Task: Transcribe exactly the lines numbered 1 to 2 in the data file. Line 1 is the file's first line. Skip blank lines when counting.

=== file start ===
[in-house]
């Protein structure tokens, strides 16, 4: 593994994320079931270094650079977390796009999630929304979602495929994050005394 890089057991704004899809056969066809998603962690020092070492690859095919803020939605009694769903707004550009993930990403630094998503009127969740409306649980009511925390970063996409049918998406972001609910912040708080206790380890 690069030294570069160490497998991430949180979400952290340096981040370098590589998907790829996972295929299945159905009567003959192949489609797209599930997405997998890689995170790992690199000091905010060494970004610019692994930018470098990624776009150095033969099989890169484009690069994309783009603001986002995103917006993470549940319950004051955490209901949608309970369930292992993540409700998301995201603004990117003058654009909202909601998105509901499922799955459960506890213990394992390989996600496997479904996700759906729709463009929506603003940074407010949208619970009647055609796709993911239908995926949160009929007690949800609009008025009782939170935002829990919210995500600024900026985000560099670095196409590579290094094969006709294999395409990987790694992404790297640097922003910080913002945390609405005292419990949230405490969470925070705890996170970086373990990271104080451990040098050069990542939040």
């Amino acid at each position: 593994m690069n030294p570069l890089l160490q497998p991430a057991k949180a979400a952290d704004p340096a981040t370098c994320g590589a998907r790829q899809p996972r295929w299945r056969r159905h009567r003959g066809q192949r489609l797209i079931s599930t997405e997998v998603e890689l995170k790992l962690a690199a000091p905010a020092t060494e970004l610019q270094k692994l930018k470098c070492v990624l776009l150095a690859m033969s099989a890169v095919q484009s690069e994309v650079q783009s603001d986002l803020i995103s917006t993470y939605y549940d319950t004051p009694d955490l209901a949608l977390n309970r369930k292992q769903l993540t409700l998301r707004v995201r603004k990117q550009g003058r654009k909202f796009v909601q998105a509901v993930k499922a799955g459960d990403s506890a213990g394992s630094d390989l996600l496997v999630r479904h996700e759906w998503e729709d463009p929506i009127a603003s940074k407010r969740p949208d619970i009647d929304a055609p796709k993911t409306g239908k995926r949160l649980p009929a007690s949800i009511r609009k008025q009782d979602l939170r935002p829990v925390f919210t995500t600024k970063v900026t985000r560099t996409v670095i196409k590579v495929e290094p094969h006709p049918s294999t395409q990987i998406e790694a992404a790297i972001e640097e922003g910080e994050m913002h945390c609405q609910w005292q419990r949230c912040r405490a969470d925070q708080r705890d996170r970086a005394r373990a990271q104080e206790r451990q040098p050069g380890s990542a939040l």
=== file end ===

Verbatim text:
[in-house]
């Protein structure tokens, strides 16, 4: 593994994320079931270094650079977390796009999630929304979602495929994050005394 890089057991704004899809056969066809998603962690020092070492690859095919803020939605009694769903707004550009993930990403630094998503009127969740409306649980009511925390970063996409049918998406972001609910912040708080206790380890 690069030294570069160490497998991430949180979400952290340096981040370098590589998907790829996972295929299945159905009567003959192949489609797209599930997405997998890689995170790992690199000091905010060494970004610019692994930018470098990624776009150095033969099989890169484009690069994309783009603001986002995103917006993470549940319950004051955490209901949608309970369930292992993540409700998301995201603004990117003058654009909202909601998105509901499922799955459960506890213990394992390989996600496997479904996700759906729709463009929506603003940074407010949208619970009647055609796709993911239908995926949160009929007690949800609009008025009782939170935002829990919210995500600024900026985000560099670095196409590579290094094969006709294999395409990987790694992404790297640097922003910080913002945390609405005292419990949230405490969470925070705890996170970086373990990271104080451990040098050069990542939040």